Sunday, December 23, 2012

Arian Foster and the Texans Not Doing So Good

These days it is pretty hard for an offense to be well balanced. It is often the case where they will be really good at either the run or pass while having a stifling defense to boot. When Wade Phillips joined the staff the team brought in some much needed pieces, and Houston got the defense it had been lacking.

The question then became what kind offense they were going to be. Necessity (injuries to Andre Johnson--the only proven receiver they had and one of the best in the game) dictated that they lean on Foster and the run as well as their new found defense.

That has worked, but Sunday's loss to the Vikings has given rise to some serious question marks, not only about the offense but Foster as well.

Foster was already having a tough day against the Vikings defense when he had to leave the game in the third quarter due to what was eventually discovered to be an irregular heartbeat. 

If your thinking that sounds serious, well--it's nothing to shake a stick at. Symptoms can be heart palpitations  dizziness, and chest pain; none of which feel good when you are trying to play in a football game.

Most of his teammates were not aware anything happened. Justin Forsett thought that something was up with his shoulder. Andre Johnson did get to speak with him:
 "It's something he's dealt with before," Johnson said. "It happened once in practice. He was more just frustrated that he couldn't be in there."
Since the end of the game the team has already released a statement with a quote from Foster:
“I’ll be fine,” Foster said.  “I’ll be okay.  It’s a very minor situation, so I’ll be okay.”
What has made Houston an intriguing team these last couple years is that prior to the emergence of Arian Foster they were one of the premier passing games in the league. Ever since Foster's break out season in 2010 he has been the key to the offensive success in Houston.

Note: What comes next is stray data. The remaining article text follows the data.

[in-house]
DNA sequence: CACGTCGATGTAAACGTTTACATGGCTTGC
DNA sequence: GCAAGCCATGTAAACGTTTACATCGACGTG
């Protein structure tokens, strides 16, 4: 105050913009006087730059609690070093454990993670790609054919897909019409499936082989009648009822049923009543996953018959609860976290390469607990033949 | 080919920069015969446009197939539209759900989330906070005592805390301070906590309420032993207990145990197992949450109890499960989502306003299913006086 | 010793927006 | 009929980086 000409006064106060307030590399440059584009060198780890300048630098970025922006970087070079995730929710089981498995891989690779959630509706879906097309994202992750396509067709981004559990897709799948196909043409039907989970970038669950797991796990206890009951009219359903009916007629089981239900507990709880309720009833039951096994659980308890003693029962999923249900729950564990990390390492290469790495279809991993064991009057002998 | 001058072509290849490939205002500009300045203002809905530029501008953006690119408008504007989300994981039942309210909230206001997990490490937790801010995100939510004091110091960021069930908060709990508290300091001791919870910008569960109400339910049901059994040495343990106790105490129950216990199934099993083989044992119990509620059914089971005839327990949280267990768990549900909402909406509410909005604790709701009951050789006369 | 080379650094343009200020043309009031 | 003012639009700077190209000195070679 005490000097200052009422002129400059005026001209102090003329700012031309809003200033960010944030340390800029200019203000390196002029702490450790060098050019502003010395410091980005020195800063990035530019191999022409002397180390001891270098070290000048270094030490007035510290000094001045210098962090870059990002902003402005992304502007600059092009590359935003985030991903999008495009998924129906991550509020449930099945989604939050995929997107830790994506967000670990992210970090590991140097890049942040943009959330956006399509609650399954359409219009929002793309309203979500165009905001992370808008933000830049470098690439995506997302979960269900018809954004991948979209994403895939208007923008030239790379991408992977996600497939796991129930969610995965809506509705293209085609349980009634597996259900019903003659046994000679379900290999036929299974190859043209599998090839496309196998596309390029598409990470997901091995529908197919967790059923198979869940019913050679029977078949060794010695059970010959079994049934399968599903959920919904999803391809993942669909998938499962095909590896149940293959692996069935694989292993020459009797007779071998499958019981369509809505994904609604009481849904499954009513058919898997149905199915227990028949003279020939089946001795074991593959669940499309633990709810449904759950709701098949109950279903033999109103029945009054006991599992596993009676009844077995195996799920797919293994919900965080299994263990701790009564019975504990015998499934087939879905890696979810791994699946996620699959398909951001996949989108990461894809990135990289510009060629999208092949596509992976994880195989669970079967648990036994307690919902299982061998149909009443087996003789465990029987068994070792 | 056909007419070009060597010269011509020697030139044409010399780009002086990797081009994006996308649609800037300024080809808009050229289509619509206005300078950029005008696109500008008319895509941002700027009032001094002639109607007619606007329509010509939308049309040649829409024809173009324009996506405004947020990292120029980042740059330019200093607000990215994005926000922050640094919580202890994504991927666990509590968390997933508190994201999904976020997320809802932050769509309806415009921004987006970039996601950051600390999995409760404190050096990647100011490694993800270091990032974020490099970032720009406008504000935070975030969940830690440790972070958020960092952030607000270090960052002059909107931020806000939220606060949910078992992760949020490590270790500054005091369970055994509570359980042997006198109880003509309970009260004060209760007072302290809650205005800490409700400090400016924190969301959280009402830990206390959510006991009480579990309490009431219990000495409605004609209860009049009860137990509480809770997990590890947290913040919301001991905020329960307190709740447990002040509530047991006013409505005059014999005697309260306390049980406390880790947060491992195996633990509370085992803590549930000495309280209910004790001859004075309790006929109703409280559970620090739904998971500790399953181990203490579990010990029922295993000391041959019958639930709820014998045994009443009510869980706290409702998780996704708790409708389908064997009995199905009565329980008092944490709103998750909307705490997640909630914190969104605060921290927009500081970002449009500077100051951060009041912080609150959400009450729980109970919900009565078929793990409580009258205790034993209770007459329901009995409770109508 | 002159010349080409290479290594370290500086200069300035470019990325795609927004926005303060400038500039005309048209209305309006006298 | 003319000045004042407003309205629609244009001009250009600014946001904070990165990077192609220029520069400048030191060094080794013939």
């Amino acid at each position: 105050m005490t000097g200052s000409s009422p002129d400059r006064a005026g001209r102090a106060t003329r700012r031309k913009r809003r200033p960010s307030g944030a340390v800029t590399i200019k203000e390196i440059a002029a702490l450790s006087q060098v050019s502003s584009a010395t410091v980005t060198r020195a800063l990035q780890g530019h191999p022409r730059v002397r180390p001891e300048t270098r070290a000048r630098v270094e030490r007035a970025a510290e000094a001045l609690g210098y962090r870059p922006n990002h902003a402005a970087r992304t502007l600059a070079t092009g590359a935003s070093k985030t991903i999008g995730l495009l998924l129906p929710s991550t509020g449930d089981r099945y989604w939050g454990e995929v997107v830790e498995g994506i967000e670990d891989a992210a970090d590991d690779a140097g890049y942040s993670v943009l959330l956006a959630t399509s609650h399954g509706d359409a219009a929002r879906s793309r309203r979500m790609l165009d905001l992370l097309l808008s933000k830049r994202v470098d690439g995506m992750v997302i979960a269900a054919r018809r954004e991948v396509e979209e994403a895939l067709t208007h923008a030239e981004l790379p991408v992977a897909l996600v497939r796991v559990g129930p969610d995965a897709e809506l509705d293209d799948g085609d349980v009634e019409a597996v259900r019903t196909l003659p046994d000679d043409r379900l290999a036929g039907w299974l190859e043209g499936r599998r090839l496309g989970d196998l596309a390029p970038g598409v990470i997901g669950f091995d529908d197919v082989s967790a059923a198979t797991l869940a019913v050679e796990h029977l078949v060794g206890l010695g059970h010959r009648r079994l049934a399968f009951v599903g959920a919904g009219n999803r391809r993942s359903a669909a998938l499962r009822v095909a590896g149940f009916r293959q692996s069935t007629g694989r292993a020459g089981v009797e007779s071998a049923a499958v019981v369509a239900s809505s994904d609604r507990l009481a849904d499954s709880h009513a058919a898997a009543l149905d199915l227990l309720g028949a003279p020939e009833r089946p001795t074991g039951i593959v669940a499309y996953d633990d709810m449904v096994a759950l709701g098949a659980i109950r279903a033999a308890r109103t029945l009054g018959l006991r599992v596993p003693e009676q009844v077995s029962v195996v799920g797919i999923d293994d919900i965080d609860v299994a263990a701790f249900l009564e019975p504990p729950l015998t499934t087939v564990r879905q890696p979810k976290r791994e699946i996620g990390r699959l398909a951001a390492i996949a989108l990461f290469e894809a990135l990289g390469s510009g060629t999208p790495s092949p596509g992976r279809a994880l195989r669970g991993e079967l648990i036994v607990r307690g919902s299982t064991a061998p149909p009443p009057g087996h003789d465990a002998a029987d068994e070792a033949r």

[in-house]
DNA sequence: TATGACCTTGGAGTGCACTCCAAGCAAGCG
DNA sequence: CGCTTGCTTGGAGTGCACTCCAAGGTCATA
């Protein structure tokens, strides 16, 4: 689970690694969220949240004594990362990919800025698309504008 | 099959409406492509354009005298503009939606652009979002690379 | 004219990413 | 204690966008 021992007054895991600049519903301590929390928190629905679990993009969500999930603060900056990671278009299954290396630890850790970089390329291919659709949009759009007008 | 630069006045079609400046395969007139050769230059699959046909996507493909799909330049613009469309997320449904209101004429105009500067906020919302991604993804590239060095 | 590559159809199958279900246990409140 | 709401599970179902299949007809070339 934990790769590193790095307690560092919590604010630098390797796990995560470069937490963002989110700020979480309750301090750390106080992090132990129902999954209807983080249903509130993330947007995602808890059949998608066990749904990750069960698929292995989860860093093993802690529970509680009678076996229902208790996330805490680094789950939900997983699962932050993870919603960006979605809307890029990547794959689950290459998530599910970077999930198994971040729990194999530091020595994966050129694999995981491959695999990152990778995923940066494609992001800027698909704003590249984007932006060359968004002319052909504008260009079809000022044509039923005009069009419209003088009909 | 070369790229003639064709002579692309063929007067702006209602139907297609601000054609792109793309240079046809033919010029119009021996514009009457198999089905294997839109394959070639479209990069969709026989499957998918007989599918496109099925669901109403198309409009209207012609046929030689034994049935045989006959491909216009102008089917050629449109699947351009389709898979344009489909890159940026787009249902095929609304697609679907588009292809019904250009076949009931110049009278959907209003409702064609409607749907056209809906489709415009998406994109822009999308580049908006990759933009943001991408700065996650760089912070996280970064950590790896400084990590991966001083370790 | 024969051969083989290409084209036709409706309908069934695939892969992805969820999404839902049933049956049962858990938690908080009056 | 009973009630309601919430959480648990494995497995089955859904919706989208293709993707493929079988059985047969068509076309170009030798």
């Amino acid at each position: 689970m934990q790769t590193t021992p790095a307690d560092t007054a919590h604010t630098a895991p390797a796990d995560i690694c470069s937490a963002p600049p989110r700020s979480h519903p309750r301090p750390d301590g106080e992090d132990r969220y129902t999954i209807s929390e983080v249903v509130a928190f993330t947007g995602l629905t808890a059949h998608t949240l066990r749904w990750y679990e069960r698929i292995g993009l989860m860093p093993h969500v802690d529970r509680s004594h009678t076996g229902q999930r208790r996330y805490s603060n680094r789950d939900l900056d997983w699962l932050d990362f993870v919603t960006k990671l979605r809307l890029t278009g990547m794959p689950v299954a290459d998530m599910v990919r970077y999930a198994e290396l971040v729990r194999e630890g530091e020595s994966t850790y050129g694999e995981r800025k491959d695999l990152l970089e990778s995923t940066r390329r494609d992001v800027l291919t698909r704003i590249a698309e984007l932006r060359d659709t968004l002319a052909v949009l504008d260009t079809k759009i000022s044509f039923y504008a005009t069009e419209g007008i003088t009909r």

Foster was the rushing leader in his first full season as the starter, and the following year he combined with Ben Tate to give Houston over 2100 yards rushing. In case you are wondering, that is pretty darn good.

Houston has shown in some game this season that they are still capable of huge passing games. Andre Johnson is still one of the best in the game, and Owen Daniels is one of the best pass catching tight ends. Beyond them there is not much to speak of in the Houston receiving corps. Kevin Walter has been sufficient at best; otherwise they have some promising rookies (that are still playing like rookies), but that is it.

Losses on the offensive line in the off-season have required Houston to pass more in order to relax defenses and open up some running lanes for Foster, Ben Tate, and Justin Forsett. More often than not, that it is not an issue, but there have been times were Matt Schaub has had some serious issues with accuracy and throwing to the wrong team.

When that happens the team usually leans on their awesome defense to correct for the mistakes made by the offense. Over the last couple years that hasn't been a big issue, but the injuries have piled up high enough for the Texans this year that it finally has.

In spite of the injuries and the lackluster play the Texans are 12-3 and in complete control of their destiny. Say what you want about Matt Schaub, but he still has a solid QB rating of 93.8 (ninth in the league and 8th among starters); 18 other starters have thrown more interceptions and only seven have more touchdowns than him. 

So what is the problem than if it isn't Schaub?

It's complacency. Yep. That's it. Complacency.

Think about it for a minute and it makes sense. The AFC South is one of the weakest divisions in football. The Colts were a surprise, but they are clearly not in the same class as the Texans and not a threat. They haven't had to work too hard to win the division. For the most part they've been leading the pack in the conference as well; the only real set back being the loss to New England.

With a playoff spot a certainty weeks ago and the team in control of most sceanrios leading to the No. 1 seed they had room to mess up. Knowing you have that room can make it easy to accept mistakes and even losses. They'll just make it up next week.

Remember back when Kurt Warner and the Cardinals locked up their division ridiculously early and then floundered the rest of the regular season (in their Super Bowl season)? Same thing.

These guys will be fine.

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